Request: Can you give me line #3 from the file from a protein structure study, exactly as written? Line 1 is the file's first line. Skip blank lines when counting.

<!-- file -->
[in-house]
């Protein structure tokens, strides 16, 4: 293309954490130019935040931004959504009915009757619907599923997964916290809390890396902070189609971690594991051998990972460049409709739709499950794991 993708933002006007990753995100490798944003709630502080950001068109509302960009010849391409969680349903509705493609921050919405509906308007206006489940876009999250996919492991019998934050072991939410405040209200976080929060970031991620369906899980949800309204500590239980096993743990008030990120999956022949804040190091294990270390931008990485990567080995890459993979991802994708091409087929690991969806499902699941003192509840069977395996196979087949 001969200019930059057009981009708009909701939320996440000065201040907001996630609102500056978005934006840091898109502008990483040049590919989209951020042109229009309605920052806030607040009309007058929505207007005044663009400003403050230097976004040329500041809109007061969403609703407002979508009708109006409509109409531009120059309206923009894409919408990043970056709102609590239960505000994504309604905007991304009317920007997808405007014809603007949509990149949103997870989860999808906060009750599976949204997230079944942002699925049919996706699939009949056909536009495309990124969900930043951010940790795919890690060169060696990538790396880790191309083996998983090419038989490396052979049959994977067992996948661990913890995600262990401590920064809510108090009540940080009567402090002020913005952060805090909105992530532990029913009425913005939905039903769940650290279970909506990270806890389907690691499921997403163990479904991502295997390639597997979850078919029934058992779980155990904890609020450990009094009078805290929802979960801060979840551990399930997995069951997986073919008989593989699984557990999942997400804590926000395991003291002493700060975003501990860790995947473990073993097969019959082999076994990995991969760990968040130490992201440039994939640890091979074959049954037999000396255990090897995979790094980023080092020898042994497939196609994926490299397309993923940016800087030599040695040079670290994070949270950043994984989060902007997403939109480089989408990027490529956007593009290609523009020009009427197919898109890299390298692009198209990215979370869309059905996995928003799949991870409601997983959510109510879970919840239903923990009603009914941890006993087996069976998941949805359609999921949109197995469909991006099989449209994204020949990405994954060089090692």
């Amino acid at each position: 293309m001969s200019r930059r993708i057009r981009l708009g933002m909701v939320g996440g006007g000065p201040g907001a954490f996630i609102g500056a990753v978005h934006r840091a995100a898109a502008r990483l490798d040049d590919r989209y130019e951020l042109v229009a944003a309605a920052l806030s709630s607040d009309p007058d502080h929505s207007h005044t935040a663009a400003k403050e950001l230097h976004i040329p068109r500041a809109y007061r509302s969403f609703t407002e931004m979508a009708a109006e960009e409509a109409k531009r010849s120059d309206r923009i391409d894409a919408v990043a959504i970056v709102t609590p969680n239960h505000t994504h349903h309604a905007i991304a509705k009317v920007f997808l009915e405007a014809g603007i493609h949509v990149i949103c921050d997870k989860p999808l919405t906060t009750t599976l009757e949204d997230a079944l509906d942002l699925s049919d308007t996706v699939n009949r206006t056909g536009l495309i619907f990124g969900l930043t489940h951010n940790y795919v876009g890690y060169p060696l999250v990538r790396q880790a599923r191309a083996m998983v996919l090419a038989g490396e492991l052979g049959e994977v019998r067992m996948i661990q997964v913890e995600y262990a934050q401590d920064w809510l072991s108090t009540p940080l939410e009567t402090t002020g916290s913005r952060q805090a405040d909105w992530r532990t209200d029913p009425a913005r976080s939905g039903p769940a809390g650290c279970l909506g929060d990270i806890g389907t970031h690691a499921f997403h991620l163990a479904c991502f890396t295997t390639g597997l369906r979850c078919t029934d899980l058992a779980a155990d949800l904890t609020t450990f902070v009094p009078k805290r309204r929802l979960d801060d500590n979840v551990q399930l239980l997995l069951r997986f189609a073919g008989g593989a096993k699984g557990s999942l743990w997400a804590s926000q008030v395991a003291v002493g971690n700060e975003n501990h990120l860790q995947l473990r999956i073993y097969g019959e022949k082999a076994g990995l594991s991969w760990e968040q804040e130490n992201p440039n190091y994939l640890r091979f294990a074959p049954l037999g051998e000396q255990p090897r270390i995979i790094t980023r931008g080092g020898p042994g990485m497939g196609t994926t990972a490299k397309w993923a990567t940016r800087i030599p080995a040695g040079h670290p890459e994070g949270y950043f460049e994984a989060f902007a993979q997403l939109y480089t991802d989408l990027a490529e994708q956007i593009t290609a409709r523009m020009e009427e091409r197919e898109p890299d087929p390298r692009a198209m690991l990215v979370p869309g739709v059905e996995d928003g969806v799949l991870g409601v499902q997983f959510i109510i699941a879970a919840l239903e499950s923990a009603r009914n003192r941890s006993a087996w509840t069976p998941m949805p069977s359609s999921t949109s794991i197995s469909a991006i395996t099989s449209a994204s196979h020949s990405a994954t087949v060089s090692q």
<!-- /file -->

């Amino acid at each position: 293309m001969s200019r930059r993708i057009r981009l708009g933002m909701v939320g996440g006007g000065p201040g907001a954490f996630i609102g500056a990753v978005h934006r840091a995100a898109a502008r990483l490798d040049d590919r989209y130019e951020l042109v229009a944003a309605a920052l806030s709630s607040d009309p007058d502080h929505s207007h005044t935040a663009a400003k403050e950001l230097h976004i040329p068109r500041a809109y007061r509302s969403f609703t407002e931004m979508a009708a109006e960009e409509a109409k531009r010849s120059d309206r923009i391409d894409a919408v990043a959504i970056v709102t609590p969680n239960h505000t994504h349903h309604a905007i991304a509705k009317v920007f997808l009915e405007a014809g603007i493609h949509v990149i949103c921050d997870k989860p999808l919405t906060t009750t599976l009757e949204d997230a079944l509906d942002l699925s049919d308007t996706v699939n009949r206006t056909g536009l495309i619907f990124g969900l930043t489940h951010n940790y795919v876009g890690y060169p060696l999250v990538r790396q880790a599923r191309a083996m998983v996919l090419a038989g490396e492991l052979g049959e994977v019998r067992m996948i661990q997964v913890e995600y262990a934050q401590d920064w809510l072991s108090t009540p940080l939410e009567t402090t002020g916290s913005r952060q805090a405040d909105w992530r532990t209200d029913p009425a913005r976080s939905g039903p769940a809390g650290c279970l909506g929060d990270i806890g389907t970031h690691a499921f997403h991620l163990a479904c991502f890396t295997t390639g597997l369906r979850c078919t029934d899980l058992a779980a155990d949800l904890t609020t450990f902070v009094p009078k805290r309204r929802l979960d801060d500590n979840v551990q399930l239980l997995l069951r997986f189609a073919g008989g593989a096993k699984g557990s999942l743990w997400a804590s926000q008030v395991a003291v002493g971690n700060e975003n501990h990120l860790q995947l473990r999956i073993y097969g019959e022949k082999a076994g990995l594991s991969w760990e968040q804040e130490n992201p440039n190091y994939l640890r091979f294990a074959p049954l037999g051998e000396q255990p090897r270390i995979i790094t980023r931008g080092g020898p042994g990485m497939g196609t994926t990972a490299k397309w993923a990567t940016r800087i030599p080995a040695g040079h670290p890459e994070g949270y950043f460049e994984a989060f902007a993979q997403l939109y480089t991802d989408l990027a490529e994708q956007i593009t290609a409709r523009m020009e009427e091409r197919e898109p890299d087929p390298r692009a198209m690991l990215v979370p869309g739709v059905e996995d928003g969806v799949l991870g409601v499902q997983f959510i109510i699941a879970a919840l239903e499950s923990a009603r009914n003192r941890s006993a087996w509840t069976p998941m949805p069977s359609s999921t949109s794991i197995s469909a991006i395996t099989s449209a994204s196979h020949s990405a994954t087949v060089s090692q």